WASHINGTON, D.C. — The head of the U.S. Postal Service is unfit for the job, according to multiple witnesses and lawmakers who spoke at a heated Sept. 14 House subcommittee hearing.
“We have a crony at the helm of our nation’s postal service, a man rife with conflicts of interest and potential violations of law,” said Rep. Gerald Connolly, D-Virginia, the chairman of the Subcommittee on Government Operations.
Louis DeJoy assumed the position of postmaster general on June 15. Five former employees at his previous company, New Breed Logistics, have since accused him of coercing his staff to donate to Republican candidates. The employees said those who cooperated were reimbursed with a bonus. DeJoy firmly denied the accusations at a House hearing in August.
DeJoy has also come under fire for his investments in companies that compete with the U.S. Postal Service, as well as for enacting various operational changes — such as removing mail-sorting machines from postal facilities — that have slowed down services prior to the November elections. DeJoy has defended the changes as necessary cost-cutting measures.
“I feel like I am stating the obvious but a businessman with absolutely no experience serving in the Postal Service should not have changed operational procedures without first grasping the negative impacts that they would have on our delivery,” Rep. Brenda Lawrence, D-Michigan, said at the hearing.
The subcommittee heard from five witnesses, including California Senate candidate Ann Ravel, a former Federal Election Commission chair and an adjunct professor at University of California Berkeley School of Law, and Richard Painter, a professor at University of Minnesota Law School and a former White House ethics lawyer for President George W. Bush.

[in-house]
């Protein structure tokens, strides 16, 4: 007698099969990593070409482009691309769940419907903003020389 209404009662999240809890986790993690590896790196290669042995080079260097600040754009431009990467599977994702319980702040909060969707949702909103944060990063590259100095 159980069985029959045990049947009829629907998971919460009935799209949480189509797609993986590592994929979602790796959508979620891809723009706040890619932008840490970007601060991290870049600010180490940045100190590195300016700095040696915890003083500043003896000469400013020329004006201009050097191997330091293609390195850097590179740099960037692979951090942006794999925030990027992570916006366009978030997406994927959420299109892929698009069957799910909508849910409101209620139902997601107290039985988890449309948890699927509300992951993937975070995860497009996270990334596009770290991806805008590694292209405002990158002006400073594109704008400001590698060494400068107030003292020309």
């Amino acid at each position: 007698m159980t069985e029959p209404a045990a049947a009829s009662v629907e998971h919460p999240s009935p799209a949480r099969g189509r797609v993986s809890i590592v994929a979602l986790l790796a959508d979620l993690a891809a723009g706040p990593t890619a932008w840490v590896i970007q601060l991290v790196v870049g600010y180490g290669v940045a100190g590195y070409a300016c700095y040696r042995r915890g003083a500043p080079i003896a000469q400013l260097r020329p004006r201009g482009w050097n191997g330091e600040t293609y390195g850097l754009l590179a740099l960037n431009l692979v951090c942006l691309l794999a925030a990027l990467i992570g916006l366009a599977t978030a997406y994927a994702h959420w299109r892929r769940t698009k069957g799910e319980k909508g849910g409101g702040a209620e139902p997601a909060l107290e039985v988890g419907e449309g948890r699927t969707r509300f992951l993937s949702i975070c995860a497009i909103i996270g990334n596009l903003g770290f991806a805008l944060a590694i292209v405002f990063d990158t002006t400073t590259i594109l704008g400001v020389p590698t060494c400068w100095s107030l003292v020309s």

Painter said he was alarmed by DeJoy’s investments. He explained the Bush administration would never have permitted the head of a federal agency to have a conflict of interest.
“There is a grave risk that person will commit a crime when they are in office,” he said. “How can you run the post office and make decisions about scheduling the mail, about the specifications or contracts, about when the trucks leave, if you own millions of dollars of stock in a company that is trucking the mail around?”
Painter also urged lawmakers to thoroughly investigate the accusations from DeJoy’s former employees. He said reimbursing employees to make campaign donations is a felony.
Ravel, who taught campaign finance and ethics, agreed it was a serious offense. Ethics laws are crucial for protecting the integrity of the democratic process, she said, but the Federal Election Commission has frequently failed to properly enforce them. As a result, the laws are often disregarded.
“The failure of these protections led to where we are today with Mr. DeJoy who was skirting campaign finance laws knowing that with no consequences for violations he could instead be rewarded for his illegal and unethical acts,” she said. “Now we have to be vigilant that our right to vote won’t be impacted by a politicized postal service.”
Another witness, Lisa Graves, told the subcommittee it was clear DeJoy was not properly vetted for his position. Graves is the executive director of True North Research, a policy research and watchdog organization.
The director called on DeJoy to resign or be fired amid the allegations that he violated campaign finance laws. She asked the committee to make a formal referral to the US Attorney’s Office to investigate.
Although many who spoke at the hearing shared concerns about DeJoy, some Republican legislators accused their Democratic counterparts of embracing baseless conspiracy theories.
Rep. Jody Hice, R-Georgia, slammed the hearing as a farce. He said the subcommittee should instead focus on a postal reform bill that would help the agency stay afloat amid declining mail volume.
“Assembling a group of people like we are doing here today, regardless of their experience, to speculate with no more facts or information than what is printed in the Washington Post, is absolutely a waste of time,” he said. “This is, in my opinion, as close to a kangaroo court as anything I’ve seen.”
Contact Katie King at [email protected] or follow @KatieKingCST on Twitter.